“When you hear Celine’s voice break up it’s because we have kids dying. Kids we know, that we’ve held here, and they’re dying because we don’t have the resources to get them help,” Paley says. “These are our kids. They’re not numbers or statistics. We can change these paths.”

Bridgeway recently announced plans for a 16-bed youth treatment centre, something Thompson hopes will break ground in two years. The project would likely need a combination of funding from Interior Health and B.C. Housing, but Thompson says the outlook is promising.

“I think the government is really just catching up to decades of no investment,” she says.


So far, we have explored mainly residential treatment — the most intensive form of therapy which includes lengthy stays, medical care and counselling. According to many support workers, this is where the magic happens.

But Interior Health says it’s not the only answer.

Rae Samson, the administrator for substance use services with Interior Health, points to numerous day programs throughout the region as well as drug counselling, therapy, supervised consumption sites and other outpatient services.

Samson says residential treatment is just one piece of the puzzle and shouldn't be looked at as the only answer.

“We have a full continuum of options because everyone has a slightly different journey,” Samson says.

Interior Health added 73 substance use beds since new funding was announced in 2016. None of those were residential treatment beds.

Of them, 57 were support recovery beds — safe, substance-free housing for clients awaiting treatment, returning from treatment or transitioning to a more stable lifestyle — and the remaining 16 were detox beds. Those resources were badly needed and statistics show utilization spiked as soon as more beds were added. 

Even when residential treatment is needed, Samson disagrees that it’s imperative to get people in immediately.

She says it’s quite rare for someone to go straight to residential treatment early on in their journey to recovery.

The first line of treatment for an active opioid user, for example, is usually to get them on an Opioid Agonist Program, replacing their street drugs with methadone or suboxone, Samson says. Once stabilized, they would work with a drug counsellor on what happens next.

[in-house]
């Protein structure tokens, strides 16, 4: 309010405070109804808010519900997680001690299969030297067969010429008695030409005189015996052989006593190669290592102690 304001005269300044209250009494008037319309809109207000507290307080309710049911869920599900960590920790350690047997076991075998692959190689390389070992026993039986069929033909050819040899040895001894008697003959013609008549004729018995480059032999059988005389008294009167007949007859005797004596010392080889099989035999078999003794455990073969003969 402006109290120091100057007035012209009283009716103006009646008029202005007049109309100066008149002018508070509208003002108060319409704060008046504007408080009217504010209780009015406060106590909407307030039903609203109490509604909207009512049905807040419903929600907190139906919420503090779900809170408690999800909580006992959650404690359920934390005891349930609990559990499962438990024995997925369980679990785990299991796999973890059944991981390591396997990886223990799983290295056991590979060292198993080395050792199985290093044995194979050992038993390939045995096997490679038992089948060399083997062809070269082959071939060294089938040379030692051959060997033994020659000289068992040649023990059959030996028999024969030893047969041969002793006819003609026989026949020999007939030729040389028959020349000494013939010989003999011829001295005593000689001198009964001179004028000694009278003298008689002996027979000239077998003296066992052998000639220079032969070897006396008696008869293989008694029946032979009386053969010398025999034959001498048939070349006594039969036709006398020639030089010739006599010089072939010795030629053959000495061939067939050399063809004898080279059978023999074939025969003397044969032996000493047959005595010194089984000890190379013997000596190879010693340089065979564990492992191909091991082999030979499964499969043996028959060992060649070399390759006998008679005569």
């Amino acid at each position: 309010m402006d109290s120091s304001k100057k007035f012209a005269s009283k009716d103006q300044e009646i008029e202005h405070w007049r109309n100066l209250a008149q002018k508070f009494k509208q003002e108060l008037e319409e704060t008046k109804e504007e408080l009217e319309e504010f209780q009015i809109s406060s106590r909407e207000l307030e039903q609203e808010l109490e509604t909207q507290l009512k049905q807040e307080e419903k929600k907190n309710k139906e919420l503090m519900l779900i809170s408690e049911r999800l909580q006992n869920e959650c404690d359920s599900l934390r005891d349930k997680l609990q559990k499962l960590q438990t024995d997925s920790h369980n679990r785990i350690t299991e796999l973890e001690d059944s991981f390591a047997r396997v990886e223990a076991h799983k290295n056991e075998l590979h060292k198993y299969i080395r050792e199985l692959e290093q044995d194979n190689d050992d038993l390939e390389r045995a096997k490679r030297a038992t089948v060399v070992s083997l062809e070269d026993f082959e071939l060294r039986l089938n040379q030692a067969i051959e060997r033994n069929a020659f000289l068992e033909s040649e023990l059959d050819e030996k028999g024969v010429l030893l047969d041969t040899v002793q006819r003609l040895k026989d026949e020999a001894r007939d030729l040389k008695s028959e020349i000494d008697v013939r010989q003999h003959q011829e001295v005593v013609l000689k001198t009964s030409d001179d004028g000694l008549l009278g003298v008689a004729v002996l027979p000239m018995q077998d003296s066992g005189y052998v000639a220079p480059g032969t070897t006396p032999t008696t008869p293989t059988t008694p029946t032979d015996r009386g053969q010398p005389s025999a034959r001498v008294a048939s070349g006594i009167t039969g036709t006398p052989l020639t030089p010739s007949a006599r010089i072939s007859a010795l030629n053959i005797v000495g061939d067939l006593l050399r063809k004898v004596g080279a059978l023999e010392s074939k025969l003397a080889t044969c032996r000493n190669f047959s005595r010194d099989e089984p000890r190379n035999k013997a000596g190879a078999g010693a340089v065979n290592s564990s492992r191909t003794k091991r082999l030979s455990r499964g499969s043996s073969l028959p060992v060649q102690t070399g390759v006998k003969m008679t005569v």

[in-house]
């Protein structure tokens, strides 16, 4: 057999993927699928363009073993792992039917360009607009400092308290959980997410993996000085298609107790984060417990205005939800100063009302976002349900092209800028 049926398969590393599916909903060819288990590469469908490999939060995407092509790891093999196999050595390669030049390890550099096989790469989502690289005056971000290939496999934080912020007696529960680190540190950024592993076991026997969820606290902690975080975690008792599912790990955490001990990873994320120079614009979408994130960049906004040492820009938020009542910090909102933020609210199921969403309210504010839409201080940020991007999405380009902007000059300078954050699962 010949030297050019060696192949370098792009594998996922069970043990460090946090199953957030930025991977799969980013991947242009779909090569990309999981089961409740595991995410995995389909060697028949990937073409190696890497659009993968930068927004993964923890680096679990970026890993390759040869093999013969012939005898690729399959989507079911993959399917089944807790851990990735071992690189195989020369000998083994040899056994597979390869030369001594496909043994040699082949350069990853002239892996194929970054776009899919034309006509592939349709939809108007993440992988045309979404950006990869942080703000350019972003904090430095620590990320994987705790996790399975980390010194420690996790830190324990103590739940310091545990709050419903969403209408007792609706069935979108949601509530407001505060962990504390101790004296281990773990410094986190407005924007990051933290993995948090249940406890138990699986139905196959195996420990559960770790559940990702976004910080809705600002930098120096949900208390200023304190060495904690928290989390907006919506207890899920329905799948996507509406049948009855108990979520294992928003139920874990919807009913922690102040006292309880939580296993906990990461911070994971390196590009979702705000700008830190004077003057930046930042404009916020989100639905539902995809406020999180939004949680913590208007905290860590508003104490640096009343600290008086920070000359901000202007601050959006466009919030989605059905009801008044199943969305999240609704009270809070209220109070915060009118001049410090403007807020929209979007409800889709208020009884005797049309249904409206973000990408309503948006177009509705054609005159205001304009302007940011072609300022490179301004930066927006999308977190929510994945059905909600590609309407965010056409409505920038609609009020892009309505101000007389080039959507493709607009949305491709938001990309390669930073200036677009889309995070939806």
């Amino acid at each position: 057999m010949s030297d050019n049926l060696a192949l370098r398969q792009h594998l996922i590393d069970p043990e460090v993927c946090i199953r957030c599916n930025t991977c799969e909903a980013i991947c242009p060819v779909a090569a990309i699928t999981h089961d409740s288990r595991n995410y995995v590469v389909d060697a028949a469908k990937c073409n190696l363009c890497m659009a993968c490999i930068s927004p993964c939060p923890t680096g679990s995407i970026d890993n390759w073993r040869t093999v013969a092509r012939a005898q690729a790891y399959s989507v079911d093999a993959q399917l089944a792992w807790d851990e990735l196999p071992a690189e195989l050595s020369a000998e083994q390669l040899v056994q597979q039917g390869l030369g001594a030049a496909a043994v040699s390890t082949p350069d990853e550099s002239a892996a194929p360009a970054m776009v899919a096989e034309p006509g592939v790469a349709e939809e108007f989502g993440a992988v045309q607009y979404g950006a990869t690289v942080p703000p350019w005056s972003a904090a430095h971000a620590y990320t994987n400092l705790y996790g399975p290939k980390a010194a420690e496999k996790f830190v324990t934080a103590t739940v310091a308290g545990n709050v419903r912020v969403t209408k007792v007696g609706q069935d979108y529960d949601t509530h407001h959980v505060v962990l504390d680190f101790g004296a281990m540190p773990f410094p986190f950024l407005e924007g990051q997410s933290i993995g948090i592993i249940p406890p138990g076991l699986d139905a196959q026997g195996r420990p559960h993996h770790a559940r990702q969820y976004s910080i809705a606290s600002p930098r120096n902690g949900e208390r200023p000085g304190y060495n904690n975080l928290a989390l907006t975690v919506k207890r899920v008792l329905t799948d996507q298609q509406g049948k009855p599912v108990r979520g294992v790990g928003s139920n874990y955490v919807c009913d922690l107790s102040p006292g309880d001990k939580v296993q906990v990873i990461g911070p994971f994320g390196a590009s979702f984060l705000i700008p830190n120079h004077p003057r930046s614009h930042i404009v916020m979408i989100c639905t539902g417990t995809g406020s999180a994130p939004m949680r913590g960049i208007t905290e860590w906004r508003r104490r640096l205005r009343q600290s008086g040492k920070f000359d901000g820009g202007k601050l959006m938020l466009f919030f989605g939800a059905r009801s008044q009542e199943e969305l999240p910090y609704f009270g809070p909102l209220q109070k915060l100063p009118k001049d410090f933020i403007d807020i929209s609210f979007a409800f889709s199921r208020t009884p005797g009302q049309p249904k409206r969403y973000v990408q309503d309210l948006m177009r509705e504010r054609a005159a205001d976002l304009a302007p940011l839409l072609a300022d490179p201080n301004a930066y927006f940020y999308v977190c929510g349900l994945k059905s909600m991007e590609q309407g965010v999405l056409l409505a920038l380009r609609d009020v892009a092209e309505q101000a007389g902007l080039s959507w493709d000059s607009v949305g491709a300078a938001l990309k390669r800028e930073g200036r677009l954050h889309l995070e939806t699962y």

“Residential treatment is a planned experience. Waiting, as long as you’re working with your counsellor, can be very effective. They would do prep work and get ready for that experience,” she says.

Some people might not ever need intensive residential treatment, she says.

“I think often in popular culture we talk about residential treatment as the only treatment, but it’s part of a much larger continuum,” Samson says.

Interior Health has placed a big emphasis in recent years on reaching people with, or at risk of developing, substance use problems, including creating new hospital connection worker positions to provide outreach to people admitted to emergency suffering an overdose. 

But despite the increased services and usage, the number of residential treatment beds remains lower than it was in 2013.

Until utilization rates for all its substance use services are reviewed, Samson couldn't comment on what more is needed, or where in the continuum of care.


It’s better today than when Philp went through the system a few years ago. Back then, he says no one ever gave him information about treatment options during his overdose visits to emergency. He found out about Bill’s Place from a family friend.

“I had no idea what was available. I thought treatment was expensive,” he says, making reference to resort-style treatment with pools and private rooms. “If someone had handed me a pamphlet with available treatment options in the Okanagan and just some information on how affordable these programs are or that the government is willing to help, that would have prompted me to be much more interested,” he says.

Now, Philp would be met with a hospital connection worker established to do just that — let people know what’s available and help them on to the next step. But the one area that changed Philp’s life more than anything else — intensive residential treatment — remains fraught with waiting lists. 

Philp was surprised at how well, and how quickly, residential treatment worked for him.

“What treatment can do for a person is unreal. It’s mind blowing how much it can change a person’s life. Sure, not everyone who is an addict wants to change, but a lot of us do want that change,” he says. “When you have so many people struggling from addiction and overdose — I think everyone knows someone affected by it — more needs to be available.”

Philp spends his days now as a residential worker for Turning Points Collaborative, helping others overcome their challenges. He’s been where they are, and he knows firsthand that it’s possible to change. Instead of committing petty thefts and spending time in front of a judge, he’s earning an honest living and making a difference for others.

“There are people who really do want to change and they come to me every day and I tell them exactly what I did and they start calling every day, just like I did,” he says.

It takes effort to get there, and hard work once you’re inside, but the results are life-changing, Philp says.

“One of my highlights was the first time I had a real belly laugh where your cheeks are so sore from laughing. I hadn’t had that in years. You don’t have that in a heavy addiction. It was just some silly thing and a group of us were just howling. I thought ‘oh my god, that felt good.’ Things start coming back to you in treatment and make you realize how amazing life is when you can feel things again. I remember my first good cry too…. It’s a gift to be able to feel that.



To contact a reporter for this story, email Charlotte Helston or call 250-309-5230 or email the editor. You can also submit photos, videos or news tips to the newsroom and be entered to win a monthly prize draw.